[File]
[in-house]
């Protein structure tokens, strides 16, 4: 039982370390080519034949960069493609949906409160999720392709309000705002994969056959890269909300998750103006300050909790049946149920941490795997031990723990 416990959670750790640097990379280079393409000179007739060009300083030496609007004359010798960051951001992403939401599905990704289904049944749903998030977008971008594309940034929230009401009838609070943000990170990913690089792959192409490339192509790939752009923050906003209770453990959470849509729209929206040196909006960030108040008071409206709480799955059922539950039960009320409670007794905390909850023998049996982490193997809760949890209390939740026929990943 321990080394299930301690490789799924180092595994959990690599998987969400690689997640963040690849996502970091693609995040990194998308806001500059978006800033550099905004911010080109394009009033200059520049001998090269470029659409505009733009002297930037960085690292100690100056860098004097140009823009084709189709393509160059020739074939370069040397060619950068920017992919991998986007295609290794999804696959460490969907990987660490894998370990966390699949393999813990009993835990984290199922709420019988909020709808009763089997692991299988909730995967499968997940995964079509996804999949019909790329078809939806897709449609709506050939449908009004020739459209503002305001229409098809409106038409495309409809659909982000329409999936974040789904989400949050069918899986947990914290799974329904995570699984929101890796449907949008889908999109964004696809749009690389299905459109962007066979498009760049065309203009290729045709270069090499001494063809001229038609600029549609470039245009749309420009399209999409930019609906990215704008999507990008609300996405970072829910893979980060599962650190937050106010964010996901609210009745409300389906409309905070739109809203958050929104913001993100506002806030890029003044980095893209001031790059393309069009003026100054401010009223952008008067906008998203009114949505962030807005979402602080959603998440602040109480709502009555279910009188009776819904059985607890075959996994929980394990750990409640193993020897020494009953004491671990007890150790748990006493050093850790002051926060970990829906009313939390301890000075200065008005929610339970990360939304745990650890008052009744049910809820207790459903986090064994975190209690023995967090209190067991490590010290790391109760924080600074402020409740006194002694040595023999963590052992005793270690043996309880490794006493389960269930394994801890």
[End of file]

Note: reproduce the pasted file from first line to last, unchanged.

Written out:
[in-house]
């Protein structure tokens, strides 16, 4: 039982370390080519034949960069493609949906409160999720392709309000705002994969056959890269909300998750103006300050909790049946149920941490795997031990723990 416990959670750790640097990379280079393409000179007739060009300083030496609007004359010798960051951001992403939401599905990704289904049944749903998030977008971008594309940034929230009401009838609070943000990170990913690089792959192409490339192509790939752009923050906003209770453990959470849509729209929206040196909006960030108040008071409206709480799955059922539950039960009320409670007794905390909850023998049996982490193997809760949890209390939740026929990943 321990080394299930301690490789799924180092595994959990690599998987969400690689997640963040690849996502970091693609995040990194998308806001500059978006800033550099905004911010080109394009009033200059520049001998090269470029659409505009733009002297930037960085690292100690100056860098004097140009823009084709189709393509160059020739074939370069040397060619950068920017992919991998986007295609290794999804696959460490969907990987660490894998370990966390699949393999813990009993835990984290199922709420019988909020709808009763089997692991299988909730995967499968997940995964079509996804999949019909790329078809939806897709449609709506050939449908009004020739459209503002305001229409098809409106038409495309409809659909982000329409999936974040789904989400949050069918899986947990914290799974329904995570699984929101890796449907949008889908999109964004696809749009690389299905459109962007066979498009760049065309203009290729045709270069090499001494063809001229038609600029549609470039245009749309420009399209999409930019609906990215704008999507990008609300996405970072829910893979980060599962650190937050106010964010996901609210009745409300389906409309905070739109809203958050929104913001993100506002806030890029003044980095893209001031790059393309069009003026100054401010009223952008008067906008998203009114949505962030807005979402602080959603998440602040109480709502009555279910009188009776819904059985607890075959996994929980394990750990409640193993020897020494009953004491671990007890150790748990006493050093850790002051926060970990829906009313939390301890000075200065008005929610339970990360939304745990650890008052009744049910809820207790459903986090064994975190209690023995967090209190067991490590010290790391109760924080600074402020409740006194002694040595023999963590052992005793270690043996309880490794006493389960269930394994801890």